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ETF Blog, Week Of 12-16: Waiting For The Fed

|Includes:Financial Select Sector SPDR ETF (XLF)

Market-Moving News (Summary of 20 Articles)

Christmas spending is trending slightly better than last year. Job claims are hard to read, because of holiday hiring, but the trend of gradual improvement is continuing. A strong retail sales report showed strength across most components.

Two months into the government's fiscal year, the deficit is down 22 percent, benefiting from last year's payroll tax hike along with declines in spending including spending on defense which is down 10 percent so far in fiscal 2014.

Inflation is too low judging by import & export prices which continue to move in reverse, at minus 0.6 percent for a second straight month for import prices and at only plus 0.1 percent for export prices following a 0.6 percent decline in October. Oil prices are declining globally. The November PPI edged down 0.1 percent, following a decline of 0.2 percent in October. Low inflation could indicate a delay in Fed "tapering."

In housing, the average rate for 30-year mortgages jumped 10 basis points in the week to 4.61 percent, as mortgage and refinance applications declined.

Sentiment Metrics

TDAmeritrade's November IMX reading registered its highest since June 2011, indicating clients were increasing their equity exposure.

The small business optimism index registered 92.5 in November vs October's 91.6. Plans to increase employment and current job openings increased; however, small businesses increased employment by only 0.05 workers per firm in the month, half of the October rate.

The Bloomberg Consumer Comfort Index continued its climb this week, reaching its highest level since early October, before the partial government shutdown lowered it. Assessments consumers' finances and the buying climate are the most positive since early October.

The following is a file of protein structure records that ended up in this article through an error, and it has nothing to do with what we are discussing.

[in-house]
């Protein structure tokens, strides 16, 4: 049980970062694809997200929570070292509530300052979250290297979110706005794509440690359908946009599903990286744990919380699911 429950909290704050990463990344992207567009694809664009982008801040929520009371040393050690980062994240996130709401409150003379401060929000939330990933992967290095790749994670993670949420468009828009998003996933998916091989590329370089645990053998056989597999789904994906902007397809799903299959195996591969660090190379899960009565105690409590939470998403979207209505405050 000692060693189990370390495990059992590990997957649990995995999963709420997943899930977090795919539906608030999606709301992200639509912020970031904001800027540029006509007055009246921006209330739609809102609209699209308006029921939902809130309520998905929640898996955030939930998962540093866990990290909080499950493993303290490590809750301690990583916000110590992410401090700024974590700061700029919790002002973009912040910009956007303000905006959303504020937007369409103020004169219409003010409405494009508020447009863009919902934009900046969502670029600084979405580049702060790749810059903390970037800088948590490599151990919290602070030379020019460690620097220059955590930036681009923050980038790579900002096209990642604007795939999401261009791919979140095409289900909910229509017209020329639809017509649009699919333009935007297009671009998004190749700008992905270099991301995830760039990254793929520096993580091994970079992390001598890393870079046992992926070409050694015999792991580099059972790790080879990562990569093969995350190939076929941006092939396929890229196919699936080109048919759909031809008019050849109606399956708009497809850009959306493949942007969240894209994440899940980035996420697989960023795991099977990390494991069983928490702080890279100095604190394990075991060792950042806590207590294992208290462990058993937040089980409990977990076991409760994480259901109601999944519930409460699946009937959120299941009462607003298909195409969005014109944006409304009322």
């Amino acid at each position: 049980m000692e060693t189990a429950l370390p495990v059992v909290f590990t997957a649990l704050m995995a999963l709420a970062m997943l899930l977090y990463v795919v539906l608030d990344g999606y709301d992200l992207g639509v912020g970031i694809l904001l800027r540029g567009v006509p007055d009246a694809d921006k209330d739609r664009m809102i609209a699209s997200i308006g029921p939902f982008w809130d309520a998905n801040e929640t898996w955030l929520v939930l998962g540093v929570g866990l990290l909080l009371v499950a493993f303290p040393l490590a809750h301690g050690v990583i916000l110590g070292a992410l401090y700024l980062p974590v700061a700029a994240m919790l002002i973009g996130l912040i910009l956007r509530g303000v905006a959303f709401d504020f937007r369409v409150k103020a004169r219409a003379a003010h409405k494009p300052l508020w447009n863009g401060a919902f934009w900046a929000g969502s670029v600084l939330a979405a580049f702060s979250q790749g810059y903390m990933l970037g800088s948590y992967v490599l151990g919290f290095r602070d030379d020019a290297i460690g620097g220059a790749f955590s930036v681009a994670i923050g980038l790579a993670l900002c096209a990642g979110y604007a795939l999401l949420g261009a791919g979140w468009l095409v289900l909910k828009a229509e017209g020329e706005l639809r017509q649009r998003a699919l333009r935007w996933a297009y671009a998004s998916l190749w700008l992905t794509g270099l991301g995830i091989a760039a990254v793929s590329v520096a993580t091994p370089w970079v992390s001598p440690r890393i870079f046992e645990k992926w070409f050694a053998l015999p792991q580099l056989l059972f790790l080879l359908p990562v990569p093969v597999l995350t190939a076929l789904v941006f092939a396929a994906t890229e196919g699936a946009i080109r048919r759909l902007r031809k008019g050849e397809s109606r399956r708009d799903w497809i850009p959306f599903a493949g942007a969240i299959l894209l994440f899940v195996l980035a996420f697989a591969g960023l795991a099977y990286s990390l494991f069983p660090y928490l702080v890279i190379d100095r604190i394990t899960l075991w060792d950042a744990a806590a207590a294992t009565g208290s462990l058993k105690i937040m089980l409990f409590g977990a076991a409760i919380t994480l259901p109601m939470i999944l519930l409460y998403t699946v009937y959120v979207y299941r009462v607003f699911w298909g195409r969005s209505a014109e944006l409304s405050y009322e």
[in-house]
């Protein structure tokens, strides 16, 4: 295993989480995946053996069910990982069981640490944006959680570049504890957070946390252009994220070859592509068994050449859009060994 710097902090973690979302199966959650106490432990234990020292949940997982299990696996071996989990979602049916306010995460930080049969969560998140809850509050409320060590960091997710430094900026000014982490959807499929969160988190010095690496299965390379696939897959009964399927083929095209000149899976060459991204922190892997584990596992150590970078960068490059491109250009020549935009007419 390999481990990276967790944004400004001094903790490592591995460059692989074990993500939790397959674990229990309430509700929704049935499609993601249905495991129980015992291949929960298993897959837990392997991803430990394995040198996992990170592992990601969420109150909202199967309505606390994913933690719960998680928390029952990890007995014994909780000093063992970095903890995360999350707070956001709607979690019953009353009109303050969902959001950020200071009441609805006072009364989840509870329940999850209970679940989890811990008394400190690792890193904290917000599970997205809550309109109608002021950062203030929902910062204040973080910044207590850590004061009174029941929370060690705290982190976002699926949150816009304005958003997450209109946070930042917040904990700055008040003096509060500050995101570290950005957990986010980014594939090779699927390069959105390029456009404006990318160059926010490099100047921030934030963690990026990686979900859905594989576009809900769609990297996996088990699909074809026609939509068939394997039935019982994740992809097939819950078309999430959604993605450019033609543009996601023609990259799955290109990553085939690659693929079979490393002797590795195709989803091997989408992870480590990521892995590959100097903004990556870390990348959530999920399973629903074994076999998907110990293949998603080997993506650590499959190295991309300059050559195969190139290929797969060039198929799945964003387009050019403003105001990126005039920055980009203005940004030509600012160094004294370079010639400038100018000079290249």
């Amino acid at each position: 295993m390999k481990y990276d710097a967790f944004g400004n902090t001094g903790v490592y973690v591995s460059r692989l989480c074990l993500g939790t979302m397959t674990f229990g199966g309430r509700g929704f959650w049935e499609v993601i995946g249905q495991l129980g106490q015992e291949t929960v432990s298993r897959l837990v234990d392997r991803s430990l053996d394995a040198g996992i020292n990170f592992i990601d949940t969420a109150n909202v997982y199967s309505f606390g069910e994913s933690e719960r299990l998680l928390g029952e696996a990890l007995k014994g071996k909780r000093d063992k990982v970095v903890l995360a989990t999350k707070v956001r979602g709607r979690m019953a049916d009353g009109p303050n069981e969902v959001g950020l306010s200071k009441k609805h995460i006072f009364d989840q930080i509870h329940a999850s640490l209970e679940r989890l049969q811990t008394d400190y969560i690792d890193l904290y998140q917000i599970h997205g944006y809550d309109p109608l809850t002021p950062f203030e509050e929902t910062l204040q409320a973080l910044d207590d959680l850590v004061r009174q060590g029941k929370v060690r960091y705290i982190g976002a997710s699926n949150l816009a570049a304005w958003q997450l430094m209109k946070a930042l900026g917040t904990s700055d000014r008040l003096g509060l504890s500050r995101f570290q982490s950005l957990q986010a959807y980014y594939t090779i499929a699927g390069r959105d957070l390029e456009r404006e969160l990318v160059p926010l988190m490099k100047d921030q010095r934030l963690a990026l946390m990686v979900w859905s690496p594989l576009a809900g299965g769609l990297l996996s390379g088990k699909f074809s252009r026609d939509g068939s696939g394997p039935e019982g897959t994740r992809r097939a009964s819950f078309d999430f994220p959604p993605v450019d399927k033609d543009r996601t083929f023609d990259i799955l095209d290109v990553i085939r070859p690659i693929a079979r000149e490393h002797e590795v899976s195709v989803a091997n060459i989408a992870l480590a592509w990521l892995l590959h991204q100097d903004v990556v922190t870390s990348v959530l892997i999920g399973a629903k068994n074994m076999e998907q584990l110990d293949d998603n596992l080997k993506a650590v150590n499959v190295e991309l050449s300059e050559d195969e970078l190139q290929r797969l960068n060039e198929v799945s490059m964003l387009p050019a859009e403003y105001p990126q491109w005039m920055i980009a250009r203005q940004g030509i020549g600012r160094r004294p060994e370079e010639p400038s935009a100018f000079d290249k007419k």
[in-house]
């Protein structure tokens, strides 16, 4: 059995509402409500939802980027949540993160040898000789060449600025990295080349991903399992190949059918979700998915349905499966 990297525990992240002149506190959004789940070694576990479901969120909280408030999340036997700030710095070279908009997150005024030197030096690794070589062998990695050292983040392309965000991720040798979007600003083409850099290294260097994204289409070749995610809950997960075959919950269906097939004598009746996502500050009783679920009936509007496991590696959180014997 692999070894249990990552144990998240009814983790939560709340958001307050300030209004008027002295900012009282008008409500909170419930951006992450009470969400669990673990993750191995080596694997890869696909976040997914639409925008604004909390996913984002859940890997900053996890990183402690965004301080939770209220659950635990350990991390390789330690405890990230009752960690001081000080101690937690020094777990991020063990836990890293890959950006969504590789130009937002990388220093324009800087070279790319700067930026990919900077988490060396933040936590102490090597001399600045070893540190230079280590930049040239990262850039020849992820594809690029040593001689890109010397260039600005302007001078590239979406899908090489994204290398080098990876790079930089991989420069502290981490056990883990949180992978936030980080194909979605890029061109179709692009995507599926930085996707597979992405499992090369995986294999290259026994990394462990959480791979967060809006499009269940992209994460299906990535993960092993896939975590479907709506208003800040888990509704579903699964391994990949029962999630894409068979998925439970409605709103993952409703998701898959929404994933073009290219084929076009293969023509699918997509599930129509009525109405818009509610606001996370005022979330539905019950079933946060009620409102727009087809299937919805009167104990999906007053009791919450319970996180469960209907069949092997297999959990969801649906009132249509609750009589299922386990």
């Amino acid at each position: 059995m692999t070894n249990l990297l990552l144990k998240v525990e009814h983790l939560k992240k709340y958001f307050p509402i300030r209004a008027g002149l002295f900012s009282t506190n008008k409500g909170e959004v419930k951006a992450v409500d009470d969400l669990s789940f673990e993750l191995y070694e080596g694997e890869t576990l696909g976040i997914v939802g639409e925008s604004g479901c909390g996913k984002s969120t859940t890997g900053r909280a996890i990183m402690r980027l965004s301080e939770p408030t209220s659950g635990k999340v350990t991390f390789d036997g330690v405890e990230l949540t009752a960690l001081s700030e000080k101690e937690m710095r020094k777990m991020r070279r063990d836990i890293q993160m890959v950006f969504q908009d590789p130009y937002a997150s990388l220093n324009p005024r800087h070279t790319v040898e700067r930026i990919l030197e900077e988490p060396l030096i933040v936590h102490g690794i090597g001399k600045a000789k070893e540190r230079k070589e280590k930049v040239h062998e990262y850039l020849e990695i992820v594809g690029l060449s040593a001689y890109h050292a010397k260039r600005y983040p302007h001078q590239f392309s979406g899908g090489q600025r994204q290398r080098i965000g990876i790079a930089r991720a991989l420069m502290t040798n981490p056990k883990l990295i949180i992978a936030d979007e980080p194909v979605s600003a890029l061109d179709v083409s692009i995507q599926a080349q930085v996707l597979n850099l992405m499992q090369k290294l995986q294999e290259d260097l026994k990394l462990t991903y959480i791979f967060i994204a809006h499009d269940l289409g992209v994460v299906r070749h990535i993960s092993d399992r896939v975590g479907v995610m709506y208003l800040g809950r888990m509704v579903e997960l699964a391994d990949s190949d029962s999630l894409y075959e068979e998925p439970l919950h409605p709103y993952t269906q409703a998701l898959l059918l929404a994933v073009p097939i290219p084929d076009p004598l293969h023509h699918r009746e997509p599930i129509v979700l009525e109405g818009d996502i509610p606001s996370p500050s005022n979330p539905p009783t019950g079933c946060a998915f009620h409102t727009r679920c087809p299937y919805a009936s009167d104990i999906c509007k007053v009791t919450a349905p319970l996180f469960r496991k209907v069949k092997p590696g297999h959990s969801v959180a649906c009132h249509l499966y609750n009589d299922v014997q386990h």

The VIX

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The VIX is in an uptrend that reflects anxiety over next week's Fed meeting, as institutions and individuals buy options to protect their portfolios.

The Market (S&P 500)

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Most of my stops got hit on Tuesday, and the market took a little hit, making me feel brilliant on Wednesday! The market then found support at 177. Notice the drop in volume on the up-day, after the good employment report on the prior week. To me, this is confirmation that the market is getting ready for next week's Fed announcement.

Small Caps (NYSEARCA:IWM)

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Small caps have the same pattern as the S&P 500, but it is more exaggerated and they had a stronger bounce off the 50-day moving average. On Friday, IWM was the strongest major index. Nevertheless, the prior trend was broken. The solid line shows a new trend with a lower slope that would be confirmed if the index rises and then bounces off the same line.

Core Relative Strength

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The major ETF's are all in downtrends, with real estate (NYSEARCA:IYR) continuing as the worst performer. The least worst are financials (NYSEARCA:XLF) and healthcare (NYSEARCA:XLV).

Composite Relative Strength

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With the exception of Friday, QQQ has beaten IWM as the strongest index, so I'm still using it for the composite chart of the 36 ETF's I follow. Biotech (NASDAQ:IBB) remains the most volatile, but took a large hit in the last week. Financials (XLF) are relatively strong, and the chart is in a base with support at 21. XLF could lead the next rally. Social media (NASDAQ:SOCL) gained strength in the past two weeks, but remains very volatile.

Trades Last Week

Because I keep tight stops and most ETF's fell last week, all positions were sold, specifically PJP, XLV, QQQ, XLK, and XLF.

Conclusion and Action

The overall economic news is neither good nor bad, and the market is in wait mode for next week's Fed announcement, moving in a volatile downtrend or going sideways. If the market moves higher subsequently, my first buys will be XLF and the leading major indicator (IWM, QQQ, and SPY).

I intend to remain out until at least Wednesday, after the Fed makes an announcement. Otherwise, I will wait for the dust to settle, probably by December 19 to 23. If no opportunities present, I'll take Christmas off. With New Years in the middle of the week, I don't expect much then. The action will begin on January 6, but I'll be skiing, and stay out of the market until Jan 13, unless there is a huge rally.

During the past several years, January has been an extremely important month. There have been early sentiment shifts that led to very strong rallies or sell-offs lasting several weeks or months. In 2007 the direction was down; most of the other years, it was up. I don't really know the cause, but there seems to be significant sentiment shifting in the early weeks.

I'm guessing on a rally, once the Fed uncertainty is out of the way.

Disclosure: I have no positions in any stocks mentioned, and no plans to initiate any positions within the next 72 hours.

Stocks: XLF